A natural next step once newbie gains have been exhausted is to begin dabbling in periodization models. Periodization means that a structure behind set, repetition, and weight selection is in place to ensure you won’t get overwhelmed by increased workout difficulty that may outpace your ability to recover. Block periodization is one example of implementing a periodized approach.
One form of block periodization increases the weight lifted per session while decreasing the number of repetitions. This style requires a more experienced trainee to know (or estimate) their 1-repetition maximum (1RM) on the bench press to program their workouts accurately.
Block periodization applies to the bench press (or other major compound exercises) specifically, leaving ample room to tailor a custom workout around the other exercises you may also need to see progress.
- Week 1: 3 sets of 12 repetitions with 65% of 1-repetition max.
- Week 2: 3 sets of 10 repetitions with 70% of 1-repetition max.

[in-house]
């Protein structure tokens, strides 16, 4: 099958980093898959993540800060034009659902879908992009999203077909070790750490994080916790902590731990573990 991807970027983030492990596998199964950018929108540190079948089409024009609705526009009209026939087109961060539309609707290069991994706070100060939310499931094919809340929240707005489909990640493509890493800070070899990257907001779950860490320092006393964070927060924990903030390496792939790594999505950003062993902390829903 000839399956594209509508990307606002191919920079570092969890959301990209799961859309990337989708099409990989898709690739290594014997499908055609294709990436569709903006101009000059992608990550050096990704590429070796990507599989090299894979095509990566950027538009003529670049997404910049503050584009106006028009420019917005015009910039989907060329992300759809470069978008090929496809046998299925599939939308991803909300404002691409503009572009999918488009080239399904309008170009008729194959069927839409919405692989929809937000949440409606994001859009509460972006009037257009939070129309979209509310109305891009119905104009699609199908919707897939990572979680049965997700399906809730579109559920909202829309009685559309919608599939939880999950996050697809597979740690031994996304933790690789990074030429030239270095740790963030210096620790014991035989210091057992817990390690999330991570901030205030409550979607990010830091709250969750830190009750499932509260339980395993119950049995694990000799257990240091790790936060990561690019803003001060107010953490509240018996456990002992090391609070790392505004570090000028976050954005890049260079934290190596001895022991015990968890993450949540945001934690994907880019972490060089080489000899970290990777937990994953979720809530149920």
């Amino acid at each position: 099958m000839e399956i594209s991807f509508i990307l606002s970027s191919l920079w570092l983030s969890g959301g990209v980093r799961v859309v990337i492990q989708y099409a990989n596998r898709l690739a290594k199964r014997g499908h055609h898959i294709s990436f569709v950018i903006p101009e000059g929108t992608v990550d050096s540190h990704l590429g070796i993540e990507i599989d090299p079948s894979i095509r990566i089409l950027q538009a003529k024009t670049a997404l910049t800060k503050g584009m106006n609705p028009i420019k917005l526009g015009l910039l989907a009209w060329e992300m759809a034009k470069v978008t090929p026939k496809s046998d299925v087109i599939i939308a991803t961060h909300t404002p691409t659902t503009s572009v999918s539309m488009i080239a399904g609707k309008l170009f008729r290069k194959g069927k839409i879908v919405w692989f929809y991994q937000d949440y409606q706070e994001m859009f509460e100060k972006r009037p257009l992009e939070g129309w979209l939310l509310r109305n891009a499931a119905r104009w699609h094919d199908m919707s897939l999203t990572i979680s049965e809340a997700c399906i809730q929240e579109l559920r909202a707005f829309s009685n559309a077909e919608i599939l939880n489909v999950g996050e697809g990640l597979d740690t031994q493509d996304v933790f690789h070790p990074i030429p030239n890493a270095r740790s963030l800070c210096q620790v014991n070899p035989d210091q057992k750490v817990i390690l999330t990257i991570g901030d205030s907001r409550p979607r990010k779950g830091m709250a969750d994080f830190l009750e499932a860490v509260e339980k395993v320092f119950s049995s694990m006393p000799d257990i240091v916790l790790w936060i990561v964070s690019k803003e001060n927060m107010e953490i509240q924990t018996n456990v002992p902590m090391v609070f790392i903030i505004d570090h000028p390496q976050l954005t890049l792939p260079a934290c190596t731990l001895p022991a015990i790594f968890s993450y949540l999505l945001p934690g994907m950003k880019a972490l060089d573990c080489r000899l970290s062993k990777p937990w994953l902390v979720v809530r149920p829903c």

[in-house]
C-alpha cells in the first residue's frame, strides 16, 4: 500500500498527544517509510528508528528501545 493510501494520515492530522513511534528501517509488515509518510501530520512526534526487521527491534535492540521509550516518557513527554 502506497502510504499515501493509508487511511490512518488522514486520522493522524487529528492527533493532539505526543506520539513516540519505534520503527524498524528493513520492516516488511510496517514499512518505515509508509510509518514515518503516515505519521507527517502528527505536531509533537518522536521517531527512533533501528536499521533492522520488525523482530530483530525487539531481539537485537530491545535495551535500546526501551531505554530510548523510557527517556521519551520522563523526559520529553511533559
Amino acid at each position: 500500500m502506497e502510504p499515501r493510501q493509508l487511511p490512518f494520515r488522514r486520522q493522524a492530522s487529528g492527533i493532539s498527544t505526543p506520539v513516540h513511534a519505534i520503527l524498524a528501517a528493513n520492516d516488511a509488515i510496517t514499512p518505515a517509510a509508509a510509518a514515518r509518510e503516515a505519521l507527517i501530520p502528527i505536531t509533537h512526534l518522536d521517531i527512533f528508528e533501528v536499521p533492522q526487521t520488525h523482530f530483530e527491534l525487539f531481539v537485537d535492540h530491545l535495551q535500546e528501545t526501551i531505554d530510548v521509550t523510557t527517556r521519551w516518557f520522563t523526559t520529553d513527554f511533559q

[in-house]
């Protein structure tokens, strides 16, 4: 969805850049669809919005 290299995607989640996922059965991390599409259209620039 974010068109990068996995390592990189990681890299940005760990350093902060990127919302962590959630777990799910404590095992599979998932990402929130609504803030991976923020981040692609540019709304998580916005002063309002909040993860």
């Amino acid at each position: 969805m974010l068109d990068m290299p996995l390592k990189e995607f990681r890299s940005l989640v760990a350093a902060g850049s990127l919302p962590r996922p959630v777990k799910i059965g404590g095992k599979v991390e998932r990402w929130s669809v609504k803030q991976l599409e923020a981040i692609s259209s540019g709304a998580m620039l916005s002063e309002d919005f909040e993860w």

- Week 3: 3 sets of 8 repetitions with 75% of 1-repetition max.
- Week 4: 3 sets of 6 repetitions with 80% of 1-repetition max.
- Week 5: 3 sets of 5 repetitions with 85% of 1-repetition max.
- Week 6: 3 sets of 3 repetitions with 90% of 1-repetition max.
- Week 7: 3 sets of 1 repetition with 92.5% of 1-repetition max.
- Week 8: 2 sets of 1 repetition with 95% of 1-repetition max.
Jim Wendler’s 5/3/1 program is a no-frills brute strength program designed around the squat, bench press, deadlift, and overhead press. The major selling point is that it takes the guesswork out of your programming similar to Starting Strength but accounts for a more advanced trainee’s necessity to recover more between workouts.
5/3/1 is a weekly undulating periodization program that changes the load and volume of each exercise progressively over three weeks before allowing for a deload (lighter) week. As straightforward as it seems, it is recommended that you do not deviate from the main and accessory lift prescriptions, as it is tightly calibrated to do one thing — make you brutally strong.